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Thread: HVAC Control on Car PC through Serial Port.

  1. #1
    FLAC Mastero's Avatar
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    HVAC Control on Car PC through Serial Port.

    Hello friends,

    This project started as a/c control with lpt port.

    Now the project has gone a total different way.

    The unit is controlled through serial port of your car PC or with a small accesory can be controlled by your USB port also.

    Has a lot of features usefull for HVAC control.

    Has remote controller funtion for emergency use. (WHEN THE PC IS NOT WORKING )

    Full details on the product including manual , software , and VBfiles for making your own software can be found

    This is the second version has lots of more features

    IT COMES NOW IN TWO VERSION F and C

    HERE


    Cheers
    Mastero

  2. #2
    My Village Called 0l33l's Avatar
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    Some suggestions:
    Posts some pics
    Have an option to use a LPT -> USB converter. Not many people want to run a huge parallel cable from their trunk

  3. #3
    FLAC Mastero's Avatar
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    Pics comming soon ..

    And you dont have to run 25 wires ... only 9 wires

    Mastero

  4. #4
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    Its the ugly 25 way connector sticking out thats will bother me.

  5. #5
    Raw Wave god_of_cpu's Avatar
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    So does your hardware get around the boot up issues? i.e. Various bits on the parallel port can be randomly set high or low during bootup potentially triggering a device connected to your hardware. What does your hardware do to get around this?
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  6. #6
    Raw Wave lostreception's Avatar
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    I think its a great idea no one utilizes there lpt hardly we need more sw/hw for it
    its a wasted input for most of us
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  7. #7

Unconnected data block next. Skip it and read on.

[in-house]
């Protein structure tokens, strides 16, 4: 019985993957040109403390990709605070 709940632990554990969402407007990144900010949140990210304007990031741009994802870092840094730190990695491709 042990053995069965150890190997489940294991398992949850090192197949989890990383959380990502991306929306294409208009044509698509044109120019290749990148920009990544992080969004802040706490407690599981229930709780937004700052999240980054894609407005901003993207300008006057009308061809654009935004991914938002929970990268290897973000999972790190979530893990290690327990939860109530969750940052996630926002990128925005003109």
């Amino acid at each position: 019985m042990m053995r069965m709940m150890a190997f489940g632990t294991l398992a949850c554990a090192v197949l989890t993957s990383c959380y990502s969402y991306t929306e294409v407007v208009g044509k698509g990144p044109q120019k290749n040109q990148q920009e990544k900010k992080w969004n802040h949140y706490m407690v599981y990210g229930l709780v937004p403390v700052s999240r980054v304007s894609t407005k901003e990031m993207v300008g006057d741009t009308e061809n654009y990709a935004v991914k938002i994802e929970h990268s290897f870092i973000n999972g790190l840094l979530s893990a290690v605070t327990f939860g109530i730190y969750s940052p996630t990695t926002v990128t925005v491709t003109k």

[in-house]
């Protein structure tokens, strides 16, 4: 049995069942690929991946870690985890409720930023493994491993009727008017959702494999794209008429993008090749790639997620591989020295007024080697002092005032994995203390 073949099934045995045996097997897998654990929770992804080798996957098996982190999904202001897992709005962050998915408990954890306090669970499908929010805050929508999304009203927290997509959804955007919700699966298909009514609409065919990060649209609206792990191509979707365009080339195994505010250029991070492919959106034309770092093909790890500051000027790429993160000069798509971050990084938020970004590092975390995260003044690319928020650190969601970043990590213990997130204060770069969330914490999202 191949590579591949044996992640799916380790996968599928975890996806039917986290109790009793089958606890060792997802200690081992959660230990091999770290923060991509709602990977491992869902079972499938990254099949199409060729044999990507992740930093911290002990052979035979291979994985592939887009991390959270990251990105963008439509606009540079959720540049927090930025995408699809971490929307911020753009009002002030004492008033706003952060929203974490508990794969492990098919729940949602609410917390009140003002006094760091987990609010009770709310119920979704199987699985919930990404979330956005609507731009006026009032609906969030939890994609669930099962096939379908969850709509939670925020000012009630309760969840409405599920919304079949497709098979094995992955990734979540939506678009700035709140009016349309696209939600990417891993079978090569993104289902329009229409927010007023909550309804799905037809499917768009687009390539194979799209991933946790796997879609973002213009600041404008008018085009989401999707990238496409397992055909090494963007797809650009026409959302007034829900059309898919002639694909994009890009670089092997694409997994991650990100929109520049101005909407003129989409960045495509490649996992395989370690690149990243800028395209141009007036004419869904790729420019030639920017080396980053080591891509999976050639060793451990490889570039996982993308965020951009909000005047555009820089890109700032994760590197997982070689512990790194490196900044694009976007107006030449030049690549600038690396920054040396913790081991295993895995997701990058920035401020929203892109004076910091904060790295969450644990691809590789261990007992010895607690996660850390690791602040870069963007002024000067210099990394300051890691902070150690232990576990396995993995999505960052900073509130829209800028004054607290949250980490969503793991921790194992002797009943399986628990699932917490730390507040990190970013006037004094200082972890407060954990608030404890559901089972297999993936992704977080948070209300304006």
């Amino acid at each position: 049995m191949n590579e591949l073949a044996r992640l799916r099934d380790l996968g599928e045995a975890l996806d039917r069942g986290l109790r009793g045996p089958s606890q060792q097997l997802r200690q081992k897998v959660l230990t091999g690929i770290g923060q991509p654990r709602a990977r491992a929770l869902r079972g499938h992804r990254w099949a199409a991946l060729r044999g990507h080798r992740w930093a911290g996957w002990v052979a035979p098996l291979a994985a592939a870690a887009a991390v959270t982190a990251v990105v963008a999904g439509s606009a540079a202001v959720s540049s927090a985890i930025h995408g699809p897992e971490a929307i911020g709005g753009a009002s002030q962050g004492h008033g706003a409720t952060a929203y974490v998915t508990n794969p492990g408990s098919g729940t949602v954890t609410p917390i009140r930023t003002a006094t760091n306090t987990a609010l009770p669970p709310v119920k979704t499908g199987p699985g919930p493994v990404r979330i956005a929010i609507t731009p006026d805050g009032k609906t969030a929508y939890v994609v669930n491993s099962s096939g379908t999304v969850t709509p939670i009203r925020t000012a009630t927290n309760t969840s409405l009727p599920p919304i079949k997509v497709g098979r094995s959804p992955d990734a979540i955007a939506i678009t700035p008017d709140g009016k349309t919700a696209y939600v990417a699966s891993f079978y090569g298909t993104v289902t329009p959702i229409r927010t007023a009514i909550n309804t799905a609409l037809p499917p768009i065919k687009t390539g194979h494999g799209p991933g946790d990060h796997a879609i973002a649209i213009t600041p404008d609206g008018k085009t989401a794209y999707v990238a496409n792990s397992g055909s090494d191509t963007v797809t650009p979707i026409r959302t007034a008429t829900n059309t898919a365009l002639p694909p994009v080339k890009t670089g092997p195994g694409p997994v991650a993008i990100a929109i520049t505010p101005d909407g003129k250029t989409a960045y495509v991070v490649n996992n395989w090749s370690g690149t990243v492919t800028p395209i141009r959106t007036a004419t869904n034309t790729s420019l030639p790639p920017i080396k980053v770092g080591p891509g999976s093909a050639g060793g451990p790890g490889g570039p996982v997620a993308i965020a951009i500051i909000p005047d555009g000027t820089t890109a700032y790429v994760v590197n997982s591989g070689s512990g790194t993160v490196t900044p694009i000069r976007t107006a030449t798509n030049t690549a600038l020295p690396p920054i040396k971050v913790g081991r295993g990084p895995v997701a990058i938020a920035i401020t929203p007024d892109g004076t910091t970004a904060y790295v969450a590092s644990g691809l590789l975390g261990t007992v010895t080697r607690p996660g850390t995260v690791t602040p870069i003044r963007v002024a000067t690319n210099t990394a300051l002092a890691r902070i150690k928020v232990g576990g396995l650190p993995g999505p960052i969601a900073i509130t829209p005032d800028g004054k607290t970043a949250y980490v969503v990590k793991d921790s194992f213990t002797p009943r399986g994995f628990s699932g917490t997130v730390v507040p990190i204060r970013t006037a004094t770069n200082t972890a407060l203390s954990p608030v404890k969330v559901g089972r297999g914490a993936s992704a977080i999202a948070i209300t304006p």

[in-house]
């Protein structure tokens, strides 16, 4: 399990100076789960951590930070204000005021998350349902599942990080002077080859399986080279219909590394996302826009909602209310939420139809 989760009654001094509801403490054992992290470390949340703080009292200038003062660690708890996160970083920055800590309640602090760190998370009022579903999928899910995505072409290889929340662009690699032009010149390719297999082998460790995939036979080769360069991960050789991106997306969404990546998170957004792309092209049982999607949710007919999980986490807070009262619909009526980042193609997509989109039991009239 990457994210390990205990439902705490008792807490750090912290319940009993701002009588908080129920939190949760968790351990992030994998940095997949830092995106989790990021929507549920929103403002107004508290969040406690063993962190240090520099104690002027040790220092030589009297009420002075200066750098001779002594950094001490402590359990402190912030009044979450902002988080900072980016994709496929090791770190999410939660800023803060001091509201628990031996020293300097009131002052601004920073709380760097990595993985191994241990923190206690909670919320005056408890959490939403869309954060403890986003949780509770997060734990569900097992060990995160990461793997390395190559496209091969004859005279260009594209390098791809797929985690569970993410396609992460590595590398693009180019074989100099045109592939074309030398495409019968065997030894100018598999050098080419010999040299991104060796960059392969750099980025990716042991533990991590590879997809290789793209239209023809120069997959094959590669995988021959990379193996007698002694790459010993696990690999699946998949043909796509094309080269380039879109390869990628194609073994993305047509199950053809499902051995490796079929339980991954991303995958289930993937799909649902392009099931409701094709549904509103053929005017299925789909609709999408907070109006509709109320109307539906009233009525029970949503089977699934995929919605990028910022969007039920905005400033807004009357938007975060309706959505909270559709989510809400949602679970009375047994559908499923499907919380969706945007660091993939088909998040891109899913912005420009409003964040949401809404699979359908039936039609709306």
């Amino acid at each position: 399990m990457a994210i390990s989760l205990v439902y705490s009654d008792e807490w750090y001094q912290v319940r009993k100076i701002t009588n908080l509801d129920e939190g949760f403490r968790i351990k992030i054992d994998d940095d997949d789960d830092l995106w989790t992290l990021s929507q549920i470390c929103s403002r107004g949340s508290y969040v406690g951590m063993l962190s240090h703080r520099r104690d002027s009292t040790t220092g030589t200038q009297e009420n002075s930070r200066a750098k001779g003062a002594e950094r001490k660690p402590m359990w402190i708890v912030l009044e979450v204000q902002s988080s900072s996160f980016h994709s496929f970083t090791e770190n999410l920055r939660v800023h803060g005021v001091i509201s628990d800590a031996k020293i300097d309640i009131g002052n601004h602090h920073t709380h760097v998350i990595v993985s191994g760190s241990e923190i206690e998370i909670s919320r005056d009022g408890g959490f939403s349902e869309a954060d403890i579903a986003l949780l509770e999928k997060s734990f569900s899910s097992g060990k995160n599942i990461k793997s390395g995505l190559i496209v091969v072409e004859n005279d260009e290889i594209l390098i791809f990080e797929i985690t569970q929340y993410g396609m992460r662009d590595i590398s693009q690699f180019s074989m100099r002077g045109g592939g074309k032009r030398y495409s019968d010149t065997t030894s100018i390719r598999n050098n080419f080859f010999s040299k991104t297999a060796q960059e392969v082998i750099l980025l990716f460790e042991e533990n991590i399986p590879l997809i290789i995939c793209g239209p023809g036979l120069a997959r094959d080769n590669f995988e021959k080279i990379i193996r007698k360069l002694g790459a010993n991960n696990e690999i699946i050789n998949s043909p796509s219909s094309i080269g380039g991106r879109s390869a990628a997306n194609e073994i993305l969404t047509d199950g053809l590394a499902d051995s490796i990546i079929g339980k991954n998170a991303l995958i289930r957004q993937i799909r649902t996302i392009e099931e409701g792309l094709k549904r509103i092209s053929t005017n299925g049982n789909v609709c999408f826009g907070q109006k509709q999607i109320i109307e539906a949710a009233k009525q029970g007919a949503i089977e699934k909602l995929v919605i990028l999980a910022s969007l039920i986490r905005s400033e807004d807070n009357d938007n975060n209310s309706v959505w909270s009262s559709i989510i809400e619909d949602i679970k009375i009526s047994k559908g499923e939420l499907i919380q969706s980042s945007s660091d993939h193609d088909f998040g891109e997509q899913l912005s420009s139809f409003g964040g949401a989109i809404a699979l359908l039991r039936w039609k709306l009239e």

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    LPT<->USB converters are much harder to use than a built-in LPT port, from what I've heard, because the built-in ports are memory-mapped, so software interfacing is very easy (just read and write to memory locations), whereas the USB ones are not memory-mapped, so you would have to deal with whatever drivers the device uses to communicate with it; ie- a lot more work.

    it could be done with a serial port, then you'd just have to use a microcontroller on the recieving end to convert the serial data to parallel outputs. (extremely easy... if mastero or someone else wants to tackle the software stuff, I would be willing to do the microcontroller stuff... mastero, perhaps you could add it as an option in your software?) and interfacing with a USB<->serial converter is the same as interfacing with a built-in serial port AFAIK, since they both just appear as COM ports to software (and COM ports are pretty easy to deal with for programmers, generally). That would make it more adaptable for people who are addicted to USB, especially since a lot of people already have USB hubs up front that it could be plugged into, saving having to run a new cable. And even if you ran a new cable, it would only have to be one wire (use chassis for ground, and power it via a 5v regulator off the closest 12v line)